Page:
I have a bad habit when I am having dinner on my own - I like to read, especially when the food is not such that it occupies all my senses, as sadly was often the case in Madrid. So I studied the the latest edition of the University of Edinburgh Journal which has notably entered its 80th year of continuous publication. One article by Prof. Alexander McCall Smith caught my attention. McCall Smith is a professor of law at Edinburgh University, and being an alumnus of that proud faculty, I know him. I was not aware however of the fact that he has become a highly successful writer of crime fiction, and I resolved right there to read some of his lighter works.
In German literature, there is a sharp distinction between real, serious literatur (or E-Literatur, where E stands for earnest), which is debated by literary critics in the Literarisches Quartett, and then, there's the stuff people actually read (U-Literatur), if they feel so inclined at all. It's just an aside that the German book trade thinks it's necessary to maintain a price fixing cartel in order to sustain literary diversity - after all, people need to be told what's good by their editors.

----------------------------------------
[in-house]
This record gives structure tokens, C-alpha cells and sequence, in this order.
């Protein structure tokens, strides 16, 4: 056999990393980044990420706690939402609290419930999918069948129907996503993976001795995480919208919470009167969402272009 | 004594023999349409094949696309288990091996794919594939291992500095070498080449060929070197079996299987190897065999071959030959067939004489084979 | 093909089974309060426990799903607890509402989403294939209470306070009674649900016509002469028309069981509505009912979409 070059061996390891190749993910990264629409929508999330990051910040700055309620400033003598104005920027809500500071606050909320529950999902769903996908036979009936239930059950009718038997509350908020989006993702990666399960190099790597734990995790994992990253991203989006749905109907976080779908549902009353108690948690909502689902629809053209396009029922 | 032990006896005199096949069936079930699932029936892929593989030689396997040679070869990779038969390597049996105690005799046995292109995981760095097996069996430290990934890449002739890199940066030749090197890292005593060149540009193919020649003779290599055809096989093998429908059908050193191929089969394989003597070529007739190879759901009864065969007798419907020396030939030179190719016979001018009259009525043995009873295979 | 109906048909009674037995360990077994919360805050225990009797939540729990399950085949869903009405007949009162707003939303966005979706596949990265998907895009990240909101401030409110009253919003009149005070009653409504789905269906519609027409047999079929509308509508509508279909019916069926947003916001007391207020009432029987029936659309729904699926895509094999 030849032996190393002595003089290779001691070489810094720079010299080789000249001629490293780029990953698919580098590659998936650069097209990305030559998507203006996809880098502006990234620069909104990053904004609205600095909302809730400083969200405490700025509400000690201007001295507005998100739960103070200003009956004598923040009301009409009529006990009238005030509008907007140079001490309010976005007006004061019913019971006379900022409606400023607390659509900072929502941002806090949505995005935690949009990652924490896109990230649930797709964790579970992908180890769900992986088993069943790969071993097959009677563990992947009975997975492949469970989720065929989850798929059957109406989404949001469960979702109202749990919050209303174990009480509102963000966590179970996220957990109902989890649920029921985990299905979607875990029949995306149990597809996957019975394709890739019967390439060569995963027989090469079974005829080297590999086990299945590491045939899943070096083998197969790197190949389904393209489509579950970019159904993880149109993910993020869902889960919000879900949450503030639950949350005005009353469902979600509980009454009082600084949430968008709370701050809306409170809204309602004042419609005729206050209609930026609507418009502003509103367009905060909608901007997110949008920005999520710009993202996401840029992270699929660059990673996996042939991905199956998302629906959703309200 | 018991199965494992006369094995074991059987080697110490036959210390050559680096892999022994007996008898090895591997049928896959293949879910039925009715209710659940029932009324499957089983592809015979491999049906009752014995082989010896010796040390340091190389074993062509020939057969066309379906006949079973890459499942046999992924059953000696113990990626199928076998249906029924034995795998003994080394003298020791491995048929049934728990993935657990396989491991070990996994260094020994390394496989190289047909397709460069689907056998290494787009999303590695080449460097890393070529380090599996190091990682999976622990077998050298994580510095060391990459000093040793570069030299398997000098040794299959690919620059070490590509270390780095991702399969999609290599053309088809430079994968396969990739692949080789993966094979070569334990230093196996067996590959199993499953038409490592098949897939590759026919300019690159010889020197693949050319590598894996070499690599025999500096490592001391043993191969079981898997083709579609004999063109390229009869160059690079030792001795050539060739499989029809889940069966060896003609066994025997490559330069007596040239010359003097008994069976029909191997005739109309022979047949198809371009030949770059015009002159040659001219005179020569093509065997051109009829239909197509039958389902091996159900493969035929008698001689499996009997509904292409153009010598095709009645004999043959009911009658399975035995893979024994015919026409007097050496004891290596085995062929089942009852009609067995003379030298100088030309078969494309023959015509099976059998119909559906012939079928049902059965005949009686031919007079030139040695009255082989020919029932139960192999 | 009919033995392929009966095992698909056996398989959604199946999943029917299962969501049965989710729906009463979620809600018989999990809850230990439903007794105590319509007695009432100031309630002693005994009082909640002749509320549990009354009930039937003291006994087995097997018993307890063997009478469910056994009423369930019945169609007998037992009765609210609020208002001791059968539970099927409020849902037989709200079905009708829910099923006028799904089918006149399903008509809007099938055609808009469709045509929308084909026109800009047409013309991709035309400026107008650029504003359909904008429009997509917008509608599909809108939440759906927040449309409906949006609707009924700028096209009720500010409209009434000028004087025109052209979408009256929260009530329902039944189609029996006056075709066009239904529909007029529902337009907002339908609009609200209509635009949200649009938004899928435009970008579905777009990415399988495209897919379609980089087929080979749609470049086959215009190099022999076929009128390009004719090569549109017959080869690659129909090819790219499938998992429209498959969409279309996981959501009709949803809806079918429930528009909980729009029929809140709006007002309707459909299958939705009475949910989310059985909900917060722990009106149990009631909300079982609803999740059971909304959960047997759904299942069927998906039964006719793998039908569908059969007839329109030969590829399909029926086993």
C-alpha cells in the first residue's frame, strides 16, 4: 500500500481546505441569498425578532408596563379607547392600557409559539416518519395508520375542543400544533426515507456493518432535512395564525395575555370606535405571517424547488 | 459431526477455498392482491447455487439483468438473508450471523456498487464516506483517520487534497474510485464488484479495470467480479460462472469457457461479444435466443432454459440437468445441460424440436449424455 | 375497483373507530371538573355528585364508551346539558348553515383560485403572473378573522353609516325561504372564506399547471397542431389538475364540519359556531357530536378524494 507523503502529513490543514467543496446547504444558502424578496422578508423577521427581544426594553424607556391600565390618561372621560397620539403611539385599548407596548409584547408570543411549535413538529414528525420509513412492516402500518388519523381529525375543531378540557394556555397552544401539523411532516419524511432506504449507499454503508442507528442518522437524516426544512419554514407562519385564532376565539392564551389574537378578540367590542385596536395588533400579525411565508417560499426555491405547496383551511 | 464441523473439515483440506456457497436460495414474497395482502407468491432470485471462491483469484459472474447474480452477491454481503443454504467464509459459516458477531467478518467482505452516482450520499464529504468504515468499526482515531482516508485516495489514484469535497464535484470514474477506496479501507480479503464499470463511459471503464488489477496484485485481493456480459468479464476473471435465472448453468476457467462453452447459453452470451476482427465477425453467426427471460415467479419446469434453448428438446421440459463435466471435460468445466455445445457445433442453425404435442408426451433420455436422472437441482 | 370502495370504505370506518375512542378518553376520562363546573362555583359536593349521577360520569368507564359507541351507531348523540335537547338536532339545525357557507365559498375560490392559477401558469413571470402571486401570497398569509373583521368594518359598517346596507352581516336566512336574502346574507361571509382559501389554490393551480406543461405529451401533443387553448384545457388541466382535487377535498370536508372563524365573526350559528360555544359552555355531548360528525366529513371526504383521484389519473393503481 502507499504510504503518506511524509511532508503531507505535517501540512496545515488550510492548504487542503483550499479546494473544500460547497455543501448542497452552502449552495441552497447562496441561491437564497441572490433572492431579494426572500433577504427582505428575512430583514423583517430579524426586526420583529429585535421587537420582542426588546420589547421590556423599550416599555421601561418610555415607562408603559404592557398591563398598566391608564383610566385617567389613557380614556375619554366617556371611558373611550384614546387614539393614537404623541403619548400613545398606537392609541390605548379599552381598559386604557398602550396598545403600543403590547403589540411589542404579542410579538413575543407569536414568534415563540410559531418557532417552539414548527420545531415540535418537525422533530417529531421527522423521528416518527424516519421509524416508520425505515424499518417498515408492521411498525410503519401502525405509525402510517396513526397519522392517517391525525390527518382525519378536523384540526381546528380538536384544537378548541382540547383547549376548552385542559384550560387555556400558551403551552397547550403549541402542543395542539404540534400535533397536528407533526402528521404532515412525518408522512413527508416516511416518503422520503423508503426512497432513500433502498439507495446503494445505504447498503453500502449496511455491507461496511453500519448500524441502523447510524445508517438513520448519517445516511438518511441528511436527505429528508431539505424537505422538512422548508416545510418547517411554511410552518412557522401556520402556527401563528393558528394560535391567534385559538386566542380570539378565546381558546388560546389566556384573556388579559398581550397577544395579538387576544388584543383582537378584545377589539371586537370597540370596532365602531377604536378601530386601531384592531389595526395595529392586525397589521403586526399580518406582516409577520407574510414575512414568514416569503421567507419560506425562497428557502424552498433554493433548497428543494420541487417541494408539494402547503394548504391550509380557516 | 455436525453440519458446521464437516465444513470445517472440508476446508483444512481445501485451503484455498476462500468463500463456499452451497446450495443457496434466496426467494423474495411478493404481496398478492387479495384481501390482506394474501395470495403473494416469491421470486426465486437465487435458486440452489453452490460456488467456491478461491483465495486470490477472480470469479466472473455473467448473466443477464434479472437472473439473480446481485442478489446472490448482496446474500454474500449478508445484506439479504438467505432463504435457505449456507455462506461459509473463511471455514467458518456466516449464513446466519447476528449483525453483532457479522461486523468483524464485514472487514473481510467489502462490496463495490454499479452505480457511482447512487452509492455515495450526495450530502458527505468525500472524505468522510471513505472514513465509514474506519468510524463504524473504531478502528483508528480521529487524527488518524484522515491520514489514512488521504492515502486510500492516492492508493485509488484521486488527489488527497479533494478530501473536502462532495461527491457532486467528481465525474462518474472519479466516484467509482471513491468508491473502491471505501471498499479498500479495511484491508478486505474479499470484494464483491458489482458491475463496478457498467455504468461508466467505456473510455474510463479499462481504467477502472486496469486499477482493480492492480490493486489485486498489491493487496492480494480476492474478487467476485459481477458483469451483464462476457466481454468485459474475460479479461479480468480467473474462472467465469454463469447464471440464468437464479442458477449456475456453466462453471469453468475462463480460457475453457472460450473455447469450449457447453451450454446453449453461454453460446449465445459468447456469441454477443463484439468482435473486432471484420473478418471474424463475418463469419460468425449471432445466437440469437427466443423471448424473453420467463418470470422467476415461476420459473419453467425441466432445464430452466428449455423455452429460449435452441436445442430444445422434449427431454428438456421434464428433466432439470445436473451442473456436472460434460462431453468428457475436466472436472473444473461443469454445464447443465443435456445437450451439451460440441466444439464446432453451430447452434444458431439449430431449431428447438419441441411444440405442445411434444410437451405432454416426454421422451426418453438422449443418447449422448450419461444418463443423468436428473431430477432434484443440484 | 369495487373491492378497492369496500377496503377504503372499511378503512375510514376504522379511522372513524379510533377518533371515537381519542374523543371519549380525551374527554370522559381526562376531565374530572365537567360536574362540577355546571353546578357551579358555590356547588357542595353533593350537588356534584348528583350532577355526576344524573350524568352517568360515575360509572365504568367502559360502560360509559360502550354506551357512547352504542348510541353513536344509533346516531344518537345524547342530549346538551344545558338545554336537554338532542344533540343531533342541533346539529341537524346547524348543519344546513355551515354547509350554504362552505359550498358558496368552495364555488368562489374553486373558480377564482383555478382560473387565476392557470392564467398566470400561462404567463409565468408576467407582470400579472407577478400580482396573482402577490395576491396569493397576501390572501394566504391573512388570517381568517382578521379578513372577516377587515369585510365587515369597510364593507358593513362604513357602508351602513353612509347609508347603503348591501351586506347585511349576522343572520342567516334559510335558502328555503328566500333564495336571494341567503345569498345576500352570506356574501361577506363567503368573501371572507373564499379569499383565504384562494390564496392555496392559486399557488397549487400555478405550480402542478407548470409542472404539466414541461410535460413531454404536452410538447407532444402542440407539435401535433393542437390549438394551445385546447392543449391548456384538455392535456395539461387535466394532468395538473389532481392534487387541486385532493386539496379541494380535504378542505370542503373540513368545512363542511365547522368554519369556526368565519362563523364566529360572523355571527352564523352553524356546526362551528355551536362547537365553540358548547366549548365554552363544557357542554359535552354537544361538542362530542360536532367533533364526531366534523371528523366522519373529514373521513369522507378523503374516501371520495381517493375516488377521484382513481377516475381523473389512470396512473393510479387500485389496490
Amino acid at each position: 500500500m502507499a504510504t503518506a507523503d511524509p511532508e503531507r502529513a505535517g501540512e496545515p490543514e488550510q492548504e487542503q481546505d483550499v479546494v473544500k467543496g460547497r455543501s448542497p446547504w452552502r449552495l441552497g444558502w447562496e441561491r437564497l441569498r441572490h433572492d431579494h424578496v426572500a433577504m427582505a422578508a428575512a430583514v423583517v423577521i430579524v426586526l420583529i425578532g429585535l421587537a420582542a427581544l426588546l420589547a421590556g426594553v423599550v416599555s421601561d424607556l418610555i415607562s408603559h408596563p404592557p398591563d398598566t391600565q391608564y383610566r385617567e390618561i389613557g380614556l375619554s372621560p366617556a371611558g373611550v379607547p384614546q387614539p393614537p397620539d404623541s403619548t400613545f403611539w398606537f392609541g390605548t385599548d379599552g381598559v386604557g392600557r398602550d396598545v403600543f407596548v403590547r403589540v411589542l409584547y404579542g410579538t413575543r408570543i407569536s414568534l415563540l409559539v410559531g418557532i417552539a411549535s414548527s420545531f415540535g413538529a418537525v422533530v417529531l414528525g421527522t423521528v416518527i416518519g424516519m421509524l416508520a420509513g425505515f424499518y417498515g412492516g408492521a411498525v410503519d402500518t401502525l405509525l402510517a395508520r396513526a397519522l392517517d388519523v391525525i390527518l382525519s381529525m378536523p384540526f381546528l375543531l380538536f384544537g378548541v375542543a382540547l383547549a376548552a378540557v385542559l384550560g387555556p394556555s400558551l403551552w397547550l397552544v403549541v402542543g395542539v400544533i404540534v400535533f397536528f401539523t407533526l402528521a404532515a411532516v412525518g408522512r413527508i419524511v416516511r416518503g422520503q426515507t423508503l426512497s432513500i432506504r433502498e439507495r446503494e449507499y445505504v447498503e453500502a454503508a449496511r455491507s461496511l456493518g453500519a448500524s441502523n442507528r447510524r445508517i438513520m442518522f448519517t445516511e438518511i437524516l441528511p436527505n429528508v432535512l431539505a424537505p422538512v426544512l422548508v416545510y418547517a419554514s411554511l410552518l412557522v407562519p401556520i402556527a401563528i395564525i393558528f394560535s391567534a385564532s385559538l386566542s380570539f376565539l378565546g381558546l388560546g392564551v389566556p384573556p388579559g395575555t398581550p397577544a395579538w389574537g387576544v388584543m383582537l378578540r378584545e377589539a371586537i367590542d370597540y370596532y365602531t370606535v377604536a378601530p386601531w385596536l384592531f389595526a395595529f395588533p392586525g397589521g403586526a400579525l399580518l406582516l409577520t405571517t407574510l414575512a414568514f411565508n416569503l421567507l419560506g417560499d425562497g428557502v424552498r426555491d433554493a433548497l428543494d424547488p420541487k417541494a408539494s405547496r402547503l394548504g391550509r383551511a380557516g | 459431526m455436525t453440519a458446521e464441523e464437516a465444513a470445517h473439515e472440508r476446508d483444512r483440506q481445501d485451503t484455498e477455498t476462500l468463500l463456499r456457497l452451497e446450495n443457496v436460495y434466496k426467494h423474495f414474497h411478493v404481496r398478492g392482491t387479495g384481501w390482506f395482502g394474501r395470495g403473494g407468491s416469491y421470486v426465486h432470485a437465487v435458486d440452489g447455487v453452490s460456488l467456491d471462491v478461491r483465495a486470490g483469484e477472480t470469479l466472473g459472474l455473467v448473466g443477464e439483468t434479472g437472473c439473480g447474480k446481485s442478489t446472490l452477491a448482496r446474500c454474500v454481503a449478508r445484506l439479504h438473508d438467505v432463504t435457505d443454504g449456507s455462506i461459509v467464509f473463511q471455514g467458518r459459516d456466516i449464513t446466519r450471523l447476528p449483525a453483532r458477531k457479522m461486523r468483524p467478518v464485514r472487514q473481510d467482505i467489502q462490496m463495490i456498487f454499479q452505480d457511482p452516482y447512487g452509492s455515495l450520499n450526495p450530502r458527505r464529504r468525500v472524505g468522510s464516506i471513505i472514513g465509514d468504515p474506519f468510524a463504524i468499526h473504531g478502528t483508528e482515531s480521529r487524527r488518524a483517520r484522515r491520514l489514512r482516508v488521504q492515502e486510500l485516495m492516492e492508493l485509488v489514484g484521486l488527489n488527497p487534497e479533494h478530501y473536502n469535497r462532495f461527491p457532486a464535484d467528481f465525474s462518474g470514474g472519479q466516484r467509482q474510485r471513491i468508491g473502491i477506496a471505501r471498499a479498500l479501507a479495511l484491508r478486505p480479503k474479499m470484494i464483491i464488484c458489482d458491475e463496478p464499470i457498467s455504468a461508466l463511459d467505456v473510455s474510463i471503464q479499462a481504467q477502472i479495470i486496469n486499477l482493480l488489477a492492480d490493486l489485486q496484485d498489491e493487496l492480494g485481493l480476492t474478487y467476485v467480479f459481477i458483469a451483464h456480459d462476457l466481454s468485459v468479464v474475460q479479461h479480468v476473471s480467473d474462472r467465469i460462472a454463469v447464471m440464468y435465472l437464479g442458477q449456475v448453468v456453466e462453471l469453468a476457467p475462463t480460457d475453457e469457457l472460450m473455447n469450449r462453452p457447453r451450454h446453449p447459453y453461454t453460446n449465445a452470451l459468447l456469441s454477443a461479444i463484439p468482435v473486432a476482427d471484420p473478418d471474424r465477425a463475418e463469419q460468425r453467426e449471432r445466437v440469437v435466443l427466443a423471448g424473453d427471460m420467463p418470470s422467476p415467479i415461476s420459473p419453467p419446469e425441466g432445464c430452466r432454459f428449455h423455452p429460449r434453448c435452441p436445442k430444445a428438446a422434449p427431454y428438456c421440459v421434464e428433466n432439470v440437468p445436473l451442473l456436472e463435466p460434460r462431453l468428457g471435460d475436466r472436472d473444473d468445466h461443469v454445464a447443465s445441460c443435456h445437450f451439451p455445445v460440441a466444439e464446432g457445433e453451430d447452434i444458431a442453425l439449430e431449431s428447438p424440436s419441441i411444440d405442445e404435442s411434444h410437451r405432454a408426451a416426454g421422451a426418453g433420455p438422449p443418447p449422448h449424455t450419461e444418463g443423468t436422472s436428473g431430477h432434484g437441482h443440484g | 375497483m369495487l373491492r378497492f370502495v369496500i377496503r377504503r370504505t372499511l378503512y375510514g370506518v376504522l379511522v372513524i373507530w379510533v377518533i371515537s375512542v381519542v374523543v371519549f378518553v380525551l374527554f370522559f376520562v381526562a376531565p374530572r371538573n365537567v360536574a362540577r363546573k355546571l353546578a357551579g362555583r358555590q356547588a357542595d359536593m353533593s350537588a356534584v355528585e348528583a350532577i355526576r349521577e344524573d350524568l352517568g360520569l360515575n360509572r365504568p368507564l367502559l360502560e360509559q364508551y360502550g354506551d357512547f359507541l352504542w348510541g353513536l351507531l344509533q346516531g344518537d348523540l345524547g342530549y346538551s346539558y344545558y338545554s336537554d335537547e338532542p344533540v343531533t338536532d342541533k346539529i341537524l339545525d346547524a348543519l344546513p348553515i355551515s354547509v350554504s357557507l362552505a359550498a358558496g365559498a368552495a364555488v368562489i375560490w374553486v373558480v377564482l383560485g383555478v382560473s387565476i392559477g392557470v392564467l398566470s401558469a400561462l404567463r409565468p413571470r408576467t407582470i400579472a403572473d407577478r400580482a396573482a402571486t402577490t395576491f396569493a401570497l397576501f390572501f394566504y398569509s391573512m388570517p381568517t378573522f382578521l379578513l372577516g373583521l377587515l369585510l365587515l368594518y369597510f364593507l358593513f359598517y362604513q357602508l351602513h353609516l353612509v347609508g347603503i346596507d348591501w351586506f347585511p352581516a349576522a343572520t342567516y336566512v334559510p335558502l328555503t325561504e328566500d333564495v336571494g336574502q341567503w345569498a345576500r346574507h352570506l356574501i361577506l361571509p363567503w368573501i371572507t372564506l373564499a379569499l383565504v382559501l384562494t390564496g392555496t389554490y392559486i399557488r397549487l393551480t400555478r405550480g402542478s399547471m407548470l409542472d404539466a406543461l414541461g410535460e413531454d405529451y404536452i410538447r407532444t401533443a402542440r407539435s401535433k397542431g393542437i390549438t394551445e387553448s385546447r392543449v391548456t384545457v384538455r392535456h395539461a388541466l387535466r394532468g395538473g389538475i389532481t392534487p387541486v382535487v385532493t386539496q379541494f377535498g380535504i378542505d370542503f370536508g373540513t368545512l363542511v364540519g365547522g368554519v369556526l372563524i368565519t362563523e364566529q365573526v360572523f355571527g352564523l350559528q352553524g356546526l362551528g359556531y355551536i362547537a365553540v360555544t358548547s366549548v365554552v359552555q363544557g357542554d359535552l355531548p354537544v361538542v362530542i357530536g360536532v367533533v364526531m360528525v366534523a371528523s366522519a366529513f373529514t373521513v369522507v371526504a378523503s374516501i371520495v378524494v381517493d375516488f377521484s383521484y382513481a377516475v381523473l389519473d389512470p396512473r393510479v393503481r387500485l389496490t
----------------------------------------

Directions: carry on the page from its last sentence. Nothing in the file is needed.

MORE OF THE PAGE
McCall Smith's The Sunday Philosophy Club would fall right in between these categories. It's a wonderfully quirky & humane story about a young man falling from the gods in Edinburgh's Usher Hall, involving insider trading, whisky tasting at The Vaults and Isabel Dalhousie, the editor of The Journal of Applied Ethics as the heroïne amateur sleuth perfunctorily going into investigative mode. Her being a philosopher at heart, the reader is constantly treated to philosophical tangents & conundrums at every turn, and it's an entirely enjoyable experience! Have you ever heard of crime fiction going into some detail of Hume, Constant, Schönberg (I know), Kant (frequently!), Wittgenstein and others? The only real comparison I know is Dorothy Sayers' Lord Peter Wimsey stories, which I devoured during my time in Edinburgh. This is the same league, with a subtle sense of humour: In a purely philosophical sense, it must be very demanding to be German. Far better to be French (irresponsible and playful) or Greek (grave, but with a light touch). (...) If x, then y. But y? I highly recommend this!